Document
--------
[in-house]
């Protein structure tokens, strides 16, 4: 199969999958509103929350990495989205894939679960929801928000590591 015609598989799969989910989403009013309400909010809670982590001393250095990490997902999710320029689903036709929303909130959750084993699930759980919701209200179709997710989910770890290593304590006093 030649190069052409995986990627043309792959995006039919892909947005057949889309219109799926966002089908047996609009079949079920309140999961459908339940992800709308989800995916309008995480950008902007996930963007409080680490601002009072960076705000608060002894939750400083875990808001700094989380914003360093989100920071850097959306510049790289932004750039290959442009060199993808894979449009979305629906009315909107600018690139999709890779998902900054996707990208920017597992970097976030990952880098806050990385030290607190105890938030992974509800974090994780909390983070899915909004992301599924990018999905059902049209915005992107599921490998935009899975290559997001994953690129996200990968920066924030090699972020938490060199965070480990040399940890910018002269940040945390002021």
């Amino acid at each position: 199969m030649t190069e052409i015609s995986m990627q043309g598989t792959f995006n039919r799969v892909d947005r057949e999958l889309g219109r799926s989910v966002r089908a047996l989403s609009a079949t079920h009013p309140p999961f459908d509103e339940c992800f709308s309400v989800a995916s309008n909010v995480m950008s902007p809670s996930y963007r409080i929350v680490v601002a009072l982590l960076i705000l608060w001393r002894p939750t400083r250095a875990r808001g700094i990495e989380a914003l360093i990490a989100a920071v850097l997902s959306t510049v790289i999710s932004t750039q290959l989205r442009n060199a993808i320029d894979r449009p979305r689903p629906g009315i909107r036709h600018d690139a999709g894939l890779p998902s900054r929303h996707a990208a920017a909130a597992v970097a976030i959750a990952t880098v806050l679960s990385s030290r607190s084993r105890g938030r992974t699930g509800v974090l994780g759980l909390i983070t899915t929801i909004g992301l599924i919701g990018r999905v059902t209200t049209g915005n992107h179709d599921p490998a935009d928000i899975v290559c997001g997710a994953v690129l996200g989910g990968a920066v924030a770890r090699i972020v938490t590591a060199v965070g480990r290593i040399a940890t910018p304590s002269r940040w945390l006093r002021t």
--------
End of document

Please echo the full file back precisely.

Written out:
[in-house]
């Protein structure tokens, strides 16, 4: 199969999958509103929350990495989205894939679960929801928000590591 015609598989799969989910989403009013309400909010809670982590001393250095990490997902999710320029689903036709929303909130959750084993699930759980919701209200179709997710989910770890290593304590006093 030649190069052409995986990627043309792959995006039919892909947005057949889309219109799926966002089908047996609009079949079920309140999961459908339940992800709308989800995916309008995480950008902007996930963007409080680490601002009072960076705000608060002894939750400083875990808001700094989380914003360093989100920071850097959306510049790289932004750039290959442009060199993808894979449009979305629906009315909107600018690139999709890779998902900054996707990208920017597992970097976030990952880098806050990385030290607190105890938030992974509800974090994780909390983070899915909004992301599924990018999905059902049209915005992107599921490998935009899975290559997001994953690129996200990968920066924030090699972020938490060199965070480990040399940890910018002269940040945390002021």
């Amino acid at each position: 199969m030649t190069e052409i015609s995986m990627q043309g598989t792959f995006n039919r799969v892909d947005r057949e999958l889309g219109r799926s989910v966002r089908a047996l989403s609009a079949t079920h009013p309140p999961f459908d509103e339940c992800f709308s309400v989800a995916s309008n909010v995480m950008s902007p809670s996930y963007r409080i929350v680490v601002a009072l982590l960076i705000l608060w001393r002894p939750t400083r250095a875990r808001g700094i990495e989380a914003l360093i990490a989100a920071v850097l997902s959306t510049v790289i999710s932004t750039q290959l989205r442009n060199a993808i320029d894979r449009p979305r689903p629906g009315i909107r036709h600018d690139a999709g894939l890779p998902s900054r929303h996707a990208a920017a909130a597992v970097a976030i959750a990952t880098v806050l679960s990385s030290r607190s084993r105890g938030r992974t699930g509800v974090l994780g759980l909390i983070t899915t929801i909004g992301l599924i919701g990018r999905v059902t209200t049209g915005n992107h179709d599921p490998a935009d928000i899975v290559c997001g997710a994953v690129l996200g989910g990968a920066v924030a770890r090699i972020v938490t590591a060199v965070g480990r290593i040399a940890t910018p304590s002269r940040w945390l006093r002021t």